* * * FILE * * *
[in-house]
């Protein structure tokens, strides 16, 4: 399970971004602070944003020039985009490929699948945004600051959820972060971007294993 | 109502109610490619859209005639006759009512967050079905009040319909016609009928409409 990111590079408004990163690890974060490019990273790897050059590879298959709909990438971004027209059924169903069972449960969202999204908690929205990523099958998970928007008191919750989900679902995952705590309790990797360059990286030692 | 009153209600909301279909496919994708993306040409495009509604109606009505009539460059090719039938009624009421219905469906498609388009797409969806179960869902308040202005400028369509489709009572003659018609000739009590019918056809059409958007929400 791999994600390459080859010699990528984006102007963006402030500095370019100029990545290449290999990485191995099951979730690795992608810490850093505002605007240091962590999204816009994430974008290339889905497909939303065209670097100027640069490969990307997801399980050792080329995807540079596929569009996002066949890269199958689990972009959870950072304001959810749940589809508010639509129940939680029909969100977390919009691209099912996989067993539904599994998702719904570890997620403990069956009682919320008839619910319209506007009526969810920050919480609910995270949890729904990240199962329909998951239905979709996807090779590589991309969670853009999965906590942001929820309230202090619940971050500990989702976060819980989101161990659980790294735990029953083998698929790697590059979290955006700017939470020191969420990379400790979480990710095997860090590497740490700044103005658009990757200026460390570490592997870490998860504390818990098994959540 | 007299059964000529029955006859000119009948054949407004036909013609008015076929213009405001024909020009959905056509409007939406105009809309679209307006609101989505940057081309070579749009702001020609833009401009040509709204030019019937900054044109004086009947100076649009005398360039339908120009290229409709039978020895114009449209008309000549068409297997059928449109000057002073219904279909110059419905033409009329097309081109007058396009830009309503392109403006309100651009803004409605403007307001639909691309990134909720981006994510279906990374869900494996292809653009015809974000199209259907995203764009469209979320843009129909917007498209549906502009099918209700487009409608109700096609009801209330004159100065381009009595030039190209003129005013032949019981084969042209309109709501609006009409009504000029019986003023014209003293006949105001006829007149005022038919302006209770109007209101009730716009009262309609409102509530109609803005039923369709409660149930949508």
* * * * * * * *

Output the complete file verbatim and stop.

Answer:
[in-house]
């Protein structure tokens, strides 16, 4: 399970971004602070944003020039985009490929699948945004600051959820972060971007294993 | 109502109610490619859209005639006759009512967050079905009040319909016609009928409409 990111590079408004990163690890974060490019990273790897050059590879298959709909990438971004027209059924169903069972449960969202999204908690929205990523099958998970928007008191919750989900679902995952705590309790990797360059990286030692 | 009153209600909301279909496919994708993306040409495009509604109606009505009539460059090719039938009624009421219905469906498609388009797409969806179960869902308040202005400028369509489709009572003659018609000739009590019918056809059409958007929400 791999994600390459080859010699990528984006102007963006402030500095370019100029990545290449290999990485191995099951979730690795992608810490850093505002605007240091962590999204816009994430974008290339889905497909939303065209670097100027640069490969990307997801399980050792080329995807540079596929569009996002066949890269199958689990972009959870950072304001959810749940589809508010639509129940939680029909969100977390919009691209099912996989067993539904599994998702719904570890997620403990069956009682919320008839619910319209506007009526969810920050919480609910995270949890729904990240199962329909998951239905979709996807090779590589991309969670853009999965906590942001929820309230202090619940971050500990989702976060819980989101161990659980790294735990029953083998698929790697590059979290955006700017939470020191969420990379400790979480990710095997860090590497740490700044103005658009990757200026460390570490592997870490998860504390818990098994959540 | 007299059964000529029955006859000119009948054949407004036909013609008015076929213009405001024909020009959905056509409007939406105009809309679209307006609101989505940057081309070579749009702001020609833009401009040509709204030019019937900054044109004086009947100076649009005398360039339908120009290229409709039978020895114009449209008309000549068409297997059928449109000057002073219904279909110059419905033409009329097309081109007058396009830009309503392109403006309100651009803004409605403007307001639909691309990134909720981006994510279906990374869900494996292809653009015809974000199209259907995203764009469209979320843009129909917007498209549906502009099918209700487009409608109700096609009801209330004159100065381009009595030039190209003129005013032949019981084969042209309109709501609006009409009504000029019986003023014209003293006949105001006829007149005022038919302006209770109007209101009730716009009262309609409102509530109609803005039923369709409660149930949508």